National | Forestry

Māori forestry: Government to co-invest in onshore wood processing

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Forestry minister Peeni Henare has announced a government plan to co-invest in onshore wood processing capacity - which has potential positive flow-on effects for Māori.

The relevance for Māori - as highlighted by Crown research institute Scion - is that Māori own 48 per cent of commercially planted forest land in Aotearoa and have signalled a desire to participate more actively with forest growing and wood processing to achieve greater economic returns and social benefits.

Māori workers also make up about 34 per cent of the forestry workforce.

Speaking at the Wood Processers and Manufacturers Association conference in Rotorua on Thursday, Henare said a $57 million fund will be established to partner with wood processors to co-invest in capacity to create products like sawn structural timber and engineered wood.

“We want to process more logs onshore, help move our forestry sector from volume to value, lift our economic performance and resilience and create high-wage jobs in our regions,” Henare said in a statement.

“The forestry and wood processing sector is central to many of our regional economies and it is past time we capitalised on the opportunities available.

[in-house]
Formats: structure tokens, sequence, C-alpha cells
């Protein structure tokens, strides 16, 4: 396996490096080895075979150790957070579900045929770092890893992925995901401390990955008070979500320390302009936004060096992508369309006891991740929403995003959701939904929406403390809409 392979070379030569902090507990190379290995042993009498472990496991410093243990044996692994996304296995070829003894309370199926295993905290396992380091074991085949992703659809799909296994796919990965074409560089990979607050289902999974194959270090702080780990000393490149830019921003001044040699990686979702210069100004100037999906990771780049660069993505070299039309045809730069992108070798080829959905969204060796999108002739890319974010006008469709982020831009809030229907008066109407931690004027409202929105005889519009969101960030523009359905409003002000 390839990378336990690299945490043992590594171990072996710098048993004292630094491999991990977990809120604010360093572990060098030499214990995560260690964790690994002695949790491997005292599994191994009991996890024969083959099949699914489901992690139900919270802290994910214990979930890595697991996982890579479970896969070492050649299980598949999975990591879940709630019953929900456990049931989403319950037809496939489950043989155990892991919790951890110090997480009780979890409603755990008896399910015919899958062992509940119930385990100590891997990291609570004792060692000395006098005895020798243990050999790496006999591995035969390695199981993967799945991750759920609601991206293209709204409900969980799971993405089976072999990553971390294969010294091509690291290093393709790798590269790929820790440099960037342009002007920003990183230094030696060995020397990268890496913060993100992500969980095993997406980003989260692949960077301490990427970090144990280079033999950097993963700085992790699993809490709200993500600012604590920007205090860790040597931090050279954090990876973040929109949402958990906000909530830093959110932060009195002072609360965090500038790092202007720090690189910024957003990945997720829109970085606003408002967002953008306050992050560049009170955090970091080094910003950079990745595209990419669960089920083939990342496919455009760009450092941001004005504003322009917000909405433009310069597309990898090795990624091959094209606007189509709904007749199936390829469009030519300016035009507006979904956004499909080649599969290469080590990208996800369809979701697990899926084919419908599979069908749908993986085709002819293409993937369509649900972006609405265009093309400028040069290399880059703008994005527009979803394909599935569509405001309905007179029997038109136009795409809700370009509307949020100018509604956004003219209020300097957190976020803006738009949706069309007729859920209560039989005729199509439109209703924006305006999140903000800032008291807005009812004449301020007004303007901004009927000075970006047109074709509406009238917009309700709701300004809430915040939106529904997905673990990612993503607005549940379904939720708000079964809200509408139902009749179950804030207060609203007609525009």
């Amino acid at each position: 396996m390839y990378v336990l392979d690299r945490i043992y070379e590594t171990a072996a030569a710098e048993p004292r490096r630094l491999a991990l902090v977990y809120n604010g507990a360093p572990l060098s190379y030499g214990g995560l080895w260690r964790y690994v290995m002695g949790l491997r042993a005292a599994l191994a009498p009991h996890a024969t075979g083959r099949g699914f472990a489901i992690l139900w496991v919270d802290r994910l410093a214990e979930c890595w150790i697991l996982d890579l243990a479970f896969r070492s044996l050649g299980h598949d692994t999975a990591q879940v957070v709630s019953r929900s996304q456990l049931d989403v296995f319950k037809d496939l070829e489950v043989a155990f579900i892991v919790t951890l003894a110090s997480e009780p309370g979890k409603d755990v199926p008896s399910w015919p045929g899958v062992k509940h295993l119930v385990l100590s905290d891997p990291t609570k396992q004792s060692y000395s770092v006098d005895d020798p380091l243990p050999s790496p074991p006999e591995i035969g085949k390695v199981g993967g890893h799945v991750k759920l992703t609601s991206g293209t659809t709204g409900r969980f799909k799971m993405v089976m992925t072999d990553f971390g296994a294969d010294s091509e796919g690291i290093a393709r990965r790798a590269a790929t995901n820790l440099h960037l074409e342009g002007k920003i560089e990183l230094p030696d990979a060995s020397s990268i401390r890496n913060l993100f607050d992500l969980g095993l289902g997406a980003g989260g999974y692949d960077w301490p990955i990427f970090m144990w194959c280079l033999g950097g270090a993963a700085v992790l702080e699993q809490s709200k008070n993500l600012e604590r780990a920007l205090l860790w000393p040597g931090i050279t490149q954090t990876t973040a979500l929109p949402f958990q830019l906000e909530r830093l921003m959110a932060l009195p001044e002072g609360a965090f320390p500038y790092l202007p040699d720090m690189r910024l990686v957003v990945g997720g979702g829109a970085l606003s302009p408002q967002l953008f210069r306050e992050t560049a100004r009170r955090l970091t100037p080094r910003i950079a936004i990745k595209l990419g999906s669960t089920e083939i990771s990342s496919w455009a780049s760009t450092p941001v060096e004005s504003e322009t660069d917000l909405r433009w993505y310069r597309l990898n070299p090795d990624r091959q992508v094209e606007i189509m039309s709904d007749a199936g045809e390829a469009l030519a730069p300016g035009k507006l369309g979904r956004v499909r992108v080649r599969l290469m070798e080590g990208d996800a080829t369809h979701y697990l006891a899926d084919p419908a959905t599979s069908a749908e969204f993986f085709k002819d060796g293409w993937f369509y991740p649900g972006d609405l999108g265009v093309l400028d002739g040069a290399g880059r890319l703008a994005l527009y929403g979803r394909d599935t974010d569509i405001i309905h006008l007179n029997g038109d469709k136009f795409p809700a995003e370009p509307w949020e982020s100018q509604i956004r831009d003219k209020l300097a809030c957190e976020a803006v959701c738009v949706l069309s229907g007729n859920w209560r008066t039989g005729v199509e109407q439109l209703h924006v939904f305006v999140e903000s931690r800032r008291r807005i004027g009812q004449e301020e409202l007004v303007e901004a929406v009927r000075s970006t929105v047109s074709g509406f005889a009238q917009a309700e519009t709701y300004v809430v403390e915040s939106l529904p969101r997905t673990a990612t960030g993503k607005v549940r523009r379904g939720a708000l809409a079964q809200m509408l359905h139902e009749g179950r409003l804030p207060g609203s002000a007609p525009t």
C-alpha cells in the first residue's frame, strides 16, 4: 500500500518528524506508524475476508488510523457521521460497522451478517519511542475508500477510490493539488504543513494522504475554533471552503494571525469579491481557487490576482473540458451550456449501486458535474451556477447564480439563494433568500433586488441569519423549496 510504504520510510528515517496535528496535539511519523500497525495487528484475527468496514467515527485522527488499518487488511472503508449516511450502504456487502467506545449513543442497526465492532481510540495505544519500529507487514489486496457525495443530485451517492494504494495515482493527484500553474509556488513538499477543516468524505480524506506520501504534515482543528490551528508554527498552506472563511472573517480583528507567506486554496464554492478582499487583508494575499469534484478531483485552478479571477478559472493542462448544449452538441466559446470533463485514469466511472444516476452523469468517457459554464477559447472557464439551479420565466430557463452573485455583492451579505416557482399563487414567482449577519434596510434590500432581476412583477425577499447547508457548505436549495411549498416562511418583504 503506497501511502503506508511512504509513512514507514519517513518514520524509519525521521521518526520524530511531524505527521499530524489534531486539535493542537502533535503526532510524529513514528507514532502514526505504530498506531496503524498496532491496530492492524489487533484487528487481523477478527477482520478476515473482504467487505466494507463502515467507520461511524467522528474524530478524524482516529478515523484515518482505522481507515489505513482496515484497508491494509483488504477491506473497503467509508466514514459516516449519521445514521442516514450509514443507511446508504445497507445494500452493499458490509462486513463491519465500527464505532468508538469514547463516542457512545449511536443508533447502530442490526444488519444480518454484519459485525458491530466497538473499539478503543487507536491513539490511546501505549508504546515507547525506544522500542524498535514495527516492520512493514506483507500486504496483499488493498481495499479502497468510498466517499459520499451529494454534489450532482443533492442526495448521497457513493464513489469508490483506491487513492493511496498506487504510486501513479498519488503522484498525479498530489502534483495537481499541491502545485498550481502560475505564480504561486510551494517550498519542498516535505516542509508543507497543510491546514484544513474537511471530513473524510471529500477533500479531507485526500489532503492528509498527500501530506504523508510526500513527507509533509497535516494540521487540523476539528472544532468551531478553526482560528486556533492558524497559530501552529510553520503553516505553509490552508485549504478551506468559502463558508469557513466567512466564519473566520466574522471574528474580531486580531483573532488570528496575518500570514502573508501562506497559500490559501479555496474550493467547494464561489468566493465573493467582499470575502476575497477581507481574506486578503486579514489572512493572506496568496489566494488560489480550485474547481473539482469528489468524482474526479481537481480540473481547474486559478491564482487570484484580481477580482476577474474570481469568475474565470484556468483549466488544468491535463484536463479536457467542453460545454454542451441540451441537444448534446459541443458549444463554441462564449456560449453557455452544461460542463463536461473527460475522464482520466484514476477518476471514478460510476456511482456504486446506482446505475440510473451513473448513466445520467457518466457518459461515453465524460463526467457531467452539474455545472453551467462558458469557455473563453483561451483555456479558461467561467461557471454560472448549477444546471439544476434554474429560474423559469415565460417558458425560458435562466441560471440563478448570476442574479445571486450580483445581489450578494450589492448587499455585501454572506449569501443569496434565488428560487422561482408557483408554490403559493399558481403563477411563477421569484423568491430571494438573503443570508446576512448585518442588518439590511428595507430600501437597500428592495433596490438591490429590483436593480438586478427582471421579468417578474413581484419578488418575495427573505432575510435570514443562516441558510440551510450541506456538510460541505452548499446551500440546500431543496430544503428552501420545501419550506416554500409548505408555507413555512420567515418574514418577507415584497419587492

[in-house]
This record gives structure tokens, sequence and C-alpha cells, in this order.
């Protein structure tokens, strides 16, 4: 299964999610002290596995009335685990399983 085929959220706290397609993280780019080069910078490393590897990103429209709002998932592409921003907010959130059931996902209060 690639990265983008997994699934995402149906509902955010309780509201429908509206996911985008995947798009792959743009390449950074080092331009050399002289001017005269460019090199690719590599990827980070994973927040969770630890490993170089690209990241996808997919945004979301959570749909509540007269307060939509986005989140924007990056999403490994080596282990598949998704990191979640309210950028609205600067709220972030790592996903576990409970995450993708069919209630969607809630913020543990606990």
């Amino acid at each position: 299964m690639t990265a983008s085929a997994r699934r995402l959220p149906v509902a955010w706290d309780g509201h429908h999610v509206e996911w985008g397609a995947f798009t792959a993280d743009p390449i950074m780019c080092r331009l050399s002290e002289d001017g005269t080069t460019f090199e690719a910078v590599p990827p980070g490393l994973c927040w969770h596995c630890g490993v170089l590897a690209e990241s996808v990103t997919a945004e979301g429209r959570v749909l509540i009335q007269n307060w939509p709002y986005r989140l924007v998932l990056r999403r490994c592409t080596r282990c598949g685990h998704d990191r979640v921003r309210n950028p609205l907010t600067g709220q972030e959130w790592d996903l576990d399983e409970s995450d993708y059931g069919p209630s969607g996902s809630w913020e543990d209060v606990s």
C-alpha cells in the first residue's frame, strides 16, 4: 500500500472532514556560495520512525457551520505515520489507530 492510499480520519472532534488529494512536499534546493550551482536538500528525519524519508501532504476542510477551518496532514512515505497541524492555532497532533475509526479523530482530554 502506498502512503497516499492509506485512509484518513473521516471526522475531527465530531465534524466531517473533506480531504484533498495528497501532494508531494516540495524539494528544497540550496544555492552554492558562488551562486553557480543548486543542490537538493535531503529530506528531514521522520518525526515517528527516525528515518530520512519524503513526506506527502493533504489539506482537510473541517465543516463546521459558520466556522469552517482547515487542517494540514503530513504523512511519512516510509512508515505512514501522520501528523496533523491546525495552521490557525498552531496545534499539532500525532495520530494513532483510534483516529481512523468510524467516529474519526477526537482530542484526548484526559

“Over the last two decades, New Zealand’s overall wood processing capacity has remained relatively stable while log volumes available to be processed have doubled."

Henare said the country is "missing out on the potential benefits" that processing wood in Aotearoa offers.

“These investments will deliver better outcomes for workers, whānau, communities and regions to support a more productive and sustainable economy.

"Current projections will see hundreds of jobs generated from the additional capacity created by the fund.”

Henare said the initiative is consistent with the country's climate change goals.

“By producing more high value products onshore, the sector can support New Zealand’s goals and commitments to decarbonise the economy.

“Wood processing produces residues that can be turned into a range of biofuels to support decarbonisation which contributes to reducing emissions."